ATLANTA - Phoebe Harrington and her husband Benjamin Dumas remember how lucky they felt when Benji, their second child, was born November 30, 2015.
He was perfect, and beautiful. But there was one small thing.
"To me, he breathed fast, and that was actually something I noticed right away," says Harrington. "I asked all the nurses, 'Is he breathing fast? Is this normal?' And they said it was periodic breathing, which is babies breathe fast, and then they breathe slow."
Then, the day they were discharged, a nurse heard a murmur in Benji's heart, which is typically not a big deal.
"It's just a noise that is created when you have turbulence of blood flow," says Children's Healthcare of Atlanta Sibley Heart Center cardiothoracic surgeon Dr. Subhadra Shashidharan.
"So we went to the pediatrician," says Harrington, "And the murmur was actually pretty significant. It wasn't dying down." Benji was sent for more tests, and the family was eventually referred to family Dr. Shashidharan. The news was not good.
"Benji had a very large ventricular septal defect," says Dr. Shashidharan. "In simple terms, that's a hole between the bottom chambers of his heart. It was large, and that was large and that was why he was having a lot of blood flow going through his lungs, and his lungs were getting flooded."
The Sibley Heart Center team hoped to treat Benji's symptoms, and delay any possible surgery until he was 6 months old and stronger.
But he wasn't able to eat, wasn't growing, and he was showing signs of heart failure. "And he was breathing extremely fast, over 100 times per minute," says his mother. "It was like he was running a marathon."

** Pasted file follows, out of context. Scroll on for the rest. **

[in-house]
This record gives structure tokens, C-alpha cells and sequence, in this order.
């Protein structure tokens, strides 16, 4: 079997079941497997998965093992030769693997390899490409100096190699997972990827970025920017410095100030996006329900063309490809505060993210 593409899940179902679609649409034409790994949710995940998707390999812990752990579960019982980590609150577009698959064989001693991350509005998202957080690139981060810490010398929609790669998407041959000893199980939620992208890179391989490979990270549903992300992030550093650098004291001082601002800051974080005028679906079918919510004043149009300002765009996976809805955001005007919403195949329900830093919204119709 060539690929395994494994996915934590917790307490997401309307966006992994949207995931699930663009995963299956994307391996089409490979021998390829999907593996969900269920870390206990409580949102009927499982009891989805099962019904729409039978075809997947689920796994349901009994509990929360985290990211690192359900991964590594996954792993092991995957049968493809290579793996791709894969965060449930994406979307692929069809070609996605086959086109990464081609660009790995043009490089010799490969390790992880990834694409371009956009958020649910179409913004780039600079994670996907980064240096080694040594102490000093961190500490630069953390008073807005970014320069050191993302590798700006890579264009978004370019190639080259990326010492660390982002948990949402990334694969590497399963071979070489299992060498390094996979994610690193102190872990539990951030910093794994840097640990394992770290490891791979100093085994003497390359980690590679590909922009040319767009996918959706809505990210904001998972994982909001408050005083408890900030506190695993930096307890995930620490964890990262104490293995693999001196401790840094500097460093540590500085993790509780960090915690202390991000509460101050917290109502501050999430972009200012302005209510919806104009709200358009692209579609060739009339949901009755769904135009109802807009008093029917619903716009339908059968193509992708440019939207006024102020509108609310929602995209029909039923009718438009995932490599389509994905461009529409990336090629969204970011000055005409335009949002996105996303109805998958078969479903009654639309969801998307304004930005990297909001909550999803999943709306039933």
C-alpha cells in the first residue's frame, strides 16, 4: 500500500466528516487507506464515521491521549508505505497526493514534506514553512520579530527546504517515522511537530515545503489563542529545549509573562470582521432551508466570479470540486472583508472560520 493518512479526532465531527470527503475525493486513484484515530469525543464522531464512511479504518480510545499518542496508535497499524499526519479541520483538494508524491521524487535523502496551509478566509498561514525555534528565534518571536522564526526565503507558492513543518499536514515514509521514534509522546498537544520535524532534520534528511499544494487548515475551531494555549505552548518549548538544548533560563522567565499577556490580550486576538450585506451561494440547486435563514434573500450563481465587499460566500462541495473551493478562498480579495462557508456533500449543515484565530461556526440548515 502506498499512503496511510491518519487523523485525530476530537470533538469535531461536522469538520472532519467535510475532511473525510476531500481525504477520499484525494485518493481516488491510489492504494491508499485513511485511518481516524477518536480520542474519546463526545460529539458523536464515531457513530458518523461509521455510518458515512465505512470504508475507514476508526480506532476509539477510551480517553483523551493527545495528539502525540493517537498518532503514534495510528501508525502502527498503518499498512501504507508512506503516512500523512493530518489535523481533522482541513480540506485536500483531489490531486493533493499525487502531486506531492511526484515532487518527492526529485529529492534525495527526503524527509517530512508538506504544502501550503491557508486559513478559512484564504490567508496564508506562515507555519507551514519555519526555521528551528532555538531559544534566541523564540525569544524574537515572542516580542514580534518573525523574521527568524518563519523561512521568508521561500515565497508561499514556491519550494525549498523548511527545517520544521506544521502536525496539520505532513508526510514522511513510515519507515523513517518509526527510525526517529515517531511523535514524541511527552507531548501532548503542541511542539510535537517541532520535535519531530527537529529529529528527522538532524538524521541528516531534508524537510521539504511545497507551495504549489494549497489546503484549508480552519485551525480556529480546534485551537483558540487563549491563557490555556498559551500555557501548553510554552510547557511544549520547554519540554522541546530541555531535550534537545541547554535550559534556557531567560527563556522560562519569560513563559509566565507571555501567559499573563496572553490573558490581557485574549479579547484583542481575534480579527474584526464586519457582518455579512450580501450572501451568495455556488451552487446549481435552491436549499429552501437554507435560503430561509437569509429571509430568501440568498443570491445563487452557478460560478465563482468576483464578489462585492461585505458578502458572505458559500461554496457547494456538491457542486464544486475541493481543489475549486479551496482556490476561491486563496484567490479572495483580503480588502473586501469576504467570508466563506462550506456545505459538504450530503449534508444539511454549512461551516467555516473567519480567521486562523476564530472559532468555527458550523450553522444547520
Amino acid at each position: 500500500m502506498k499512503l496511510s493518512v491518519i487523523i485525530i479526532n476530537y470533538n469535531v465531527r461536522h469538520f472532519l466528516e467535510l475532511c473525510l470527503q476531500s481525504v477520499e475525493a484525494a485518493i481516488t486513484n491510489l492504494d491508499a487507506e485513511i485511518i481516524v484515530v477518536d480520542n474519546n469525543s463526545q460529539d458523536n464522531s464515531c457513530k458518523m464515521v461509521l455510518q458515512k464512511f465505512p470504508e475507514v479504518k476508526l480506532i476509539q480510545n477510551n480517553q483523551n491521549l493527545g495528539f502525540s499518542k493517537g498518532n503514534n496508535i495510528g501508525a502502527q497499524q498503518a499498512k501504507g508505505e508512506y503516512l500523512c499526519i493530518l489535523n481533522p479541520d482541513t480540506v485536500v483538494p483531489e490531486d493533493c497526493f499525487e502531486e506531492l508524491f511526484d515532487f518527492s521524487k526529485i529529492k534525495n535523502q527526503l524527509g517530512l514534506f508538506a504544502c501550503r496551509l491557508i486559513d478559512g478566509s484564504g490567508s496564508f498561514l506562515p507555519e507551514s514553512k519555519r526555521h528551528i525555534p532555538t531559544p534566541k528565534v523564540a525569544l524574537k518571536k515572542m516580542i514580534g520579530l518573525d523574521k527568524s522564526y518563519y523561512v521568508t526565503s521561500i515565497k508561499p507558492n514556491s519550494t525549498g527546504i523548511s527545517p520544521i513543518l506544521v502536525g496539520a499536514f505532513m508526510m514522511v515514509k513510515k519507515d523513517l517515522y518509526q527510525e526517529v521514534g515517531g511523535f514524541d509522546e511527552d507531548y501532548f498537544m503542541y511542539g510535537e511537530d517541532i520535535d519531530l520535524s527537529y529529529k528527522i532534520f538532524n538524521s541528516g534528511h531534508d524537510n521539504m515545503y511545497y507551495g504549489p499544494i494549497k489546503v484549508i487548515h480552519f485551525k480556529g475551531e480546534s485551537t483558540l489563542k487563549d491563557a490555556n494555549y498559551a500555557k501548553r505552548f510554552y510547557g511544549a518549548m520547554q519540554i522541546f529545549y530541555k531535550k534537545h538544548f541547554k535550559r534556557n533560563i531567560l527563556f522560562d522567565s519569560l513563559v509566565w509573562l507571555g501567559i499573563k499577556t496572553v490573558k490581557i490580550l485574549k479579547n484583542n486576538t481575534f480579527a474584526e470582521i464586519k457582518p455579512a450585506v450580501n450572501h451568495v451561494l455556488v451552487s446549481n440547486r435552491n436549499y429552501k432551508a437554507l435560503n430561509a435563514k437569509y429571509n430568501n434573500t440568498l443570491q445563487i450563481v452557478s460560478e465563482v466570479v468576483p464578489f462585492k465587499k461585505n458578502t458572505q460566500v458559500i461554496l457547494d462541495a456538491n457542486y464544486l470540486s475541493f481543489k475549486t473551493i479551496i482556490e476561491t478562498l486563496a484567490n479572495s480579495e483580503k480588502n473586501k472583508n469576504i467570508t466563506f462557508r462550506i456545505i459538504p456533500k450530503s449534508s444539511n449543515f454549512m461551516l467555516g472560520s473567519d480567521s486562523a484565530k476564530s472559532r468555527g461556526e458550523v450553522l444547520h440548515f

So, when Benji was barely 3 months old in January of 2016, he underwent surgery. He weighed just 9 pounds. His heart was the size of a small strawberry. "Obviously it's open heart surgery, a big incision," says Dr. Shashidharan. "We have to stop their heart and lungs to work on the heart and lungs."
The hole was bigger than expected, but Dr. Shashidharan was able to patch it, using a small piece tissue take from the lining of Benji's heart.
Within a couple of days. Phoebe says their baby was smiling. "And what I really noticed was his breathing," she says. "It went way down. I noticed it immediately."
Now, months later, Benji is healthy. "It's like he's done a 180," says his mom. "And he's just thriving, thriving like as any baby should."
The family recently sent Dr. Shashidharan a thank you note. In it were photos of her holding Benji, this baby, whose tiny heart she helped heal.
"She saved his life, with her little hands," Phoebe Harrington says. "She went in and mended his heart."